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Cite right - concerning academic integrity

A self-study guide from the University Library

Citing images

Always refer to images, figures or tables that you use for your own text. An image or figure that you reproduce in your essay is a source in the same way that a text is a source. Therefore always make a citation (reference) to the image or figure. In the reference it should be clear that you have obtained permission to reproduce the image or figure, should such permission be required. Figures are referred to in the text fully and direct according to APA standard and also in the reference list.

Film: Click here below for a vocal reading of the text above:

 

In-text reference for an image or figure (APA)

If you are referring to an image, figure or table in your text, state the name of the creator or author, and the date of the publication or creation. If the image or figure is a part of another work you can, if appropriate, include page, figure, table or paragraph number.

 
Image or figure from a book (example):

...as described by Bettany-Saltikov, a mind map can be a useful tool for planning a systematic review (2012, figure 3.2)...

 
Image found online (example):

...the fashion of the late 1900th century is well captured in the painting A Parisian Lady (Manet, 1876)...

 

Full reference for an image or figure (APA)

All images, referred to or reproduced in your essay, assignment or presentation, must be cited both in-text and included in your reference list.

 
Image or figure from a book

If the image or figure is part of another source, for example a book or a journal, its reference in your reference list should be formatted in the same way as a reference to the book or article would be. No details about the image or figure are needed in your reference list. You are however always required to obtain permission to reproduce the image or figure. When permission has been granted you add a permission statement at the end of the image’s or figure’s reference in your reference list. 

Example: 

Bettany-Saltikov, J. (2012). How to do a systematic literature review in nursing : a step-by-step guide. Maidenhead: Open University Press. Återgiven med tillstånd.

 

Image found on the Internet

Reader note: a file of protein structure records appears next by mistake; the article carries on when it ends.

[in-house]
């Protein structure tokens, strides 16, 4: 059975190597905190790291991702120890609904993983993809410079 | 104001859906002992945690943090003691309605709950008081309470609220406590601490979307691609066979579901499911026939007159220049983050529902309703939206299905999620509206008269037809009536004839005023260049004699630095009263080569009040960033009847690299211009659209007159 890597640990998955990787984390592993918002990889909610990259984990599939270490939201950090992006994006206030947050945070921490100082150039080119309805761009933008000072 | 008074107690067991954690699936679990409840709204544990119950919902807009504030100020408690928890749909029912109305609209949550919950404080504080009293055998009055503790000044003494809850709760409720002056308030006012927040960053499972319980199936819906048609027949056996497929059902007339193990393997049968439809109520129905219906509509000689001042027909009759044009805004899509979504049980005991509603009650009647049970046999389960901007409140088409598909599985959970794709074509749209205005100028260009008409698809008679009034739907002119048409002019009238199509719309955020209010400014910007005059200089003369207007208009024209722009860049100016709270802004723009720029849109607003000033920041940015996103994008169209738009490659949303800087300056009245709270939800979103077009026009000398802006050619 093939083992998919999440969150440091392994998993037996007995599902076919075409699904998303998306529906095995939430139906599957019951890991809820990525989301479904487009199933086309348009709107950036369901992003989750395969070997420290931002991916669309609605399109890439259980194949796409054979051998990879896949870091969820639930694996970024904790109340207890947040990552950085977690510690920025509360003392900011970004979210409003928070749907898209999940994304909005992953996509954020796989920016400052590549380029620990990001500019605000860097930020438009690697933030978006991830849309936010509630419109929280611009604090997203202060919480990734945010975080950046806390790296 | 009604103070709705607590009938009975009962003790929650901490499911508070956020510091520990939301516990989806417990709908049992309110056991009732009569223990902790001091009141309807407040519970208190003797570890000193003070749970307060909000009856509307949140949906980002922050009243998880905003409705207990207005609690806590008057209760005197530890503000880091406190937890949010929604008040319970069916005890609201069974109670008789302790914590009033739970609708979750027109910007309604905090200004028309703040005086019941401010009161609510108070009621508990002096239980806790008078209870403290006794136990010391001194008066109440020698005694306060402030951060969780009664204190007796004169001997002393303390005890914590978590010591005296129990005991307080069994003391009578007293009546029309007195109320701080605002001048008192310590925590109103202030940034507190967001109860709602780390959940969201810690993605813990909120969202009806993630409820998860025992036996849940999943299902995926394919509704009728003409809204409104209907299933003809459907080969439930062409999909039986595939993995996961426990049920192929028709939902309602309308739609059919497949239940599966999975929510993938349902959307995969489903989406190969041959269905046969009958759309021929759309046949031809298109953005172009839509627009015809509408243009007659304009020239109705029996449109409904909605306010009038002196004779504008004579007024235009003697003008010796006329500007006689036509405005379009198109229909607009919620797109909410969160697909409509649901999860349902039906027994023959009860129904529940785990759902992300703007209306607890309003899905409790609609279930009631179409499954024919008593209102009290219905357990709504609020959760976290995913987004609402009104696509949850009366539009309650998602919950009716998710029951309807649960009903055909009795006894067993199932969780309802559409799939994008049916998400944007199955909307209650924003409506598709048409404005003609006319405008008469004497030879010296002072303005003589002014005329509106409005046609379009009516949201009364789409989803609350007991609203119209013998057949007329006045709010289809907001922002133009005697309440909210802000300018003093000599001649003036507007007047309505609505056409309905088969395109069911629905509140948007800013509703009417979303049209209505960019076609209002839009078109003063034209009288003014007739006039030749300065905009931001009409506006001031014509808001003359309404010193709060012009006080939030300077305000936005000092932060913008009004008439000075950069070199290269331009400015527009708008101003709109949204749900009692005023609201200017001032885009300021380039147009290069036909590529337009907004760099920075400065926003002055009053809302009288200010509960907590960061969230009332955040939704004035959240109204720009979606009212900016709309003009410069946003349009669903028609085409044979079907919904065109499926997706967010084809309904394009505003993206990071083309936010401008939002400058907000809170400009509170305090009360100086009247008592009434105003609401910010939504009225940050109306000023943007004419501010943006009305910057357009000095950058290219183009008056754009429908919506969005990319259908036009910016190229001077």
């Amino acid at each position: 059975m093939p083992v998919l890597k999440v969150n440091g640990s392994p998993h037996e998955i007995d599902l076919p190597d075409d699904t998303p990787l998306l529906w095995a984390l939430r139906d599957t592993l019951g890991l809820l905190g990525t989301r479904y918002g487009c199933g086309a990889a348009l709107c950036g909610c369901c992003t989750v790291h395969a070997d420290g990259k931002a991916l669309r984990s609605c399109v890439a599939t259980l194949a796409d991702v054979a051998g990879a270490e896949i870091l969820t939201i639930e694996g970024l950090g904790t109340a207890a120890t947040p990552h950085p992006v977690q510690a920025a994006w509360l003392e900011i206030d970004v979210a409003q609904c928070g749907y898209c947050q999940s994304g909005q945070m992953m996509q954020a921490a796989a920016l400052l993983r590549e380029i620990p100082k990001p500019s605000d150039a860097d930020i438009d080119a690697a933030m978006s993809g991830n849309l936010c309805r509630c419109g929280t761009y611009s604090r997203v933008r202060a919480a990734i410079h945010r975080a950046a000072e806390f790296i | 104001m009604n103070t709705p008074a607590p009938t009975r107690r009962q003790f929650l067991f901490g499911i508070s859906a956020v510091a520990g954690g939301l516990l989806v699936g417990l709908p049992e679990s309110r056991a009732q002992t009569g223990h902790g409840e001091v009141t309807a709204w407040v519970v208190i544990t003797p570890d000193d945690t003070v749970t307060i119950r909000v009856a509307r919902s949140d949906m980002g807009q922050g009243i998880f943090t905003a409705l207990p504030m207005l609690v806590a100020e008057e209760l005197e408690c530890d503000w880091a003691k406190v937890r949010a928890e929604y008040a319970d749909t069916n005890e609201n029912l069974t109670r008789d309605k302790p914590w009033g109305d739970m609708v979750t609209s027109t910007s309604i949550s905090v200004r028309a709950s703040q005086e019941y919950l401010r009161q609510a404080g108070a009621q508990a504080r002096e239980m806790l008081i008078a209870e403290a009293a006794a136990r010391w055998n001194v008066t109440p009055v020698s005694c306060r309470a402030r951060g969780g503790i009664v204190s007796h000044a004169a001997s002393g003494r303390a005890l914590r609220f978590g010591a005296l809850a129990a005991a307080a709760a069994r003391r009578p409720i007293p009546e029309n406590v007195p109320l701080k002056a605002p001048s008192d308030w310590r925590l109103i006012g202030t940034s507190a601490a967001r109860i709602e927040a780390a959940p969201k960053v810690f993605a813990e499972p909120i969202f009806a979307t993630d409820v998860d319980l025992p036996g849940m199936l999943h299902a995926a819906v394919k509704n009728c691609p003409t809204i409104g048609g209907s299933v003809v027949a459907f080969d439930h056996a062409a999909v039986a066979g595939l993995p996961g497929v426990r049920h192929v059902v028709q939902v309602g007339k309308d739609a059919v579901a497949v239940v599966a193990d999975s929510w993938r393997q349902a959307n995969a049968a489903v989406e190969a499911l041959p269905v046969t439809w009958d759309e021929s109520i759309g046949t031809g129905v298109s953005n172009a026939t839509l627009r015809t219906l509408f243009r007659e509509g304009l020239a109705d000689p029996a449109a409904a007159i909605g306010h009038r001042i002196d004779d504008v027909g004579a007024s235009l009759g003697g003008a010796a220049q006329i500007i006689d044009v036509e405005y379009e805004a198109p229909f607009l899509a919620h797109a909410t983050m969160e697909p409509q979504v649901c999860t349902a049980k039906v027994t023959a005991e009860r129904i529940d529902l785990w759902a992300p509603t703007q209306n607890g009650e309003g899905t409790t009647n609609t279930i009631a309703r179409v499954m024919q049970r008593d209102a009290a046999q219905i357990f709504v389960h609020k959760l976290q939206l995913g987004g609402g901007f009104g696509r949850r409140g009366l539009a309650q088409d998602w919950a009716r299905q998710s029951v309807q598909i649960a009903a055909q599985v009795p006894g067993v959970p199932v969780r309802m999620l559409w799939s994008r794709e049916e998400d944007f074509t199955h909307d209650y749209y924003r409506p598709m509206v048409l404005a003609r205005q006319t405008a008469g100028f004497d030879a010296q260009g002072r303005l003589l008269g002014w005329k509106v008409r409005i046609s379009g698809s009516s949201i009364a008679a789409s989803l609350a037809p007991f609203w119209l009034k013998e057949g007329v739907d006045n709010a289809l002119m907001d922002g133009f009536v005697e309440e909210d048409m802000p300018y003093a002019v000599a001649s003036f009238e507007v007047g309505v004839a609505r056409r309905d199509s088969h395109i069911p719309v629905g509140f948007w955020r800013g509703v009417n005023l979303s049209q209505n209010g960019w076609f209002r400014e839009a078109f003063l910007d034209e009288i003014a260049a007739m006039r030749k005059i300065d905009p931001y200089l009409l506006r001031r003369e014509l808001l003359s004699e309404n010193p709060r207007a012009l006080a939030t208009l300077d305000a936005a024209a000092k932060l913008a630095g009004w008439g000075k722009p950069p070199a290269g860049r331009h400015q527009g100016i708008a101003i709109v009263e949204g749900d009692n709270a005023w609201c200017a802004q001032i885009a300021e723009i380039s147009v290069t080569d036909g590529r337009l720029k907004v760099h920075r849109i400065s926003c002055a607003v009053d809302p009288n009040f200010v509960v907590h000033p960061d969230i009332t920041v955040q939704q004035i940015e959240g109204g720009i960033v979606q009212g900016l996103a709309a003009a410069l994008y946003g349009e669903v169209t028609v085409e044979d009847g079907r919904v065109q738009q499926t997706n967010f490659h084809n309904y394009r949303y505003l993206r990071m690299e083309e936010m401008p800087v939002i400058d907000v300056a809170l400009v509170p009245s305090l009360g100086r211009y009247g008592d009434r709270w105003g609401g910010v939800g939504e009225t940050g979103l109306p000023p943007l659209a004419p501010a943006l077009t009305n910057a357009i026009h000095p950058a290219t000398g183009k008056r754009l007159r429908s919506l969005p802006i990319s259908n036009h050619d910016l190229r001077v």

The following format is used when you use a figure or image from an online source: 

Name of creator. (Year). Title [type of medium]. URL. Licence

Example

Monfils, L. (2008). X-ray of the heelbone with plantar fasciitis. [fotografi]. http://commons.wikimedia.org/wiki/Category:Plantar_fasciitis#mediaviewer/File:Fasciitis.jpg  (CC BY SA 3.0).

 

Where to place the figures in your essay (APA)

You can choose to either collect your figures or images, each one on its own page, as an appendix at the end of your essay (after the reference list). Or, you can choose to embed them in your text. If you embed them you need to make an in-text reference to the page in your text where the figure is placed e.g. (Manet, fig. 2, p. 34). You will also need to give a full reference in the reference list.

The figure embedded in the essay

Image depicting a full figure image of a woman in clothes from the late nineteenth century. The painting is called "A Parisian Lady" and is an oil painting by the artist Edouard Manet. The painting belongs to the National Museum in Stockholm.

The full reference

Manet, E. (1876). A Parisian Lady. Wikimedia Commons. https://commons.wikimedia.org/wiki/File:A_Parisian_Lady_(%C3%89douard_Manet)_-_Nationalmuseum_-_19127.tif CC Public domain.

The licence CC Public domain and more

Although an image is free to use, that is no permission is required, it is good practice to state any license statements. In the reference above, the CC Public domain license is specified. You can read more about it under the link below.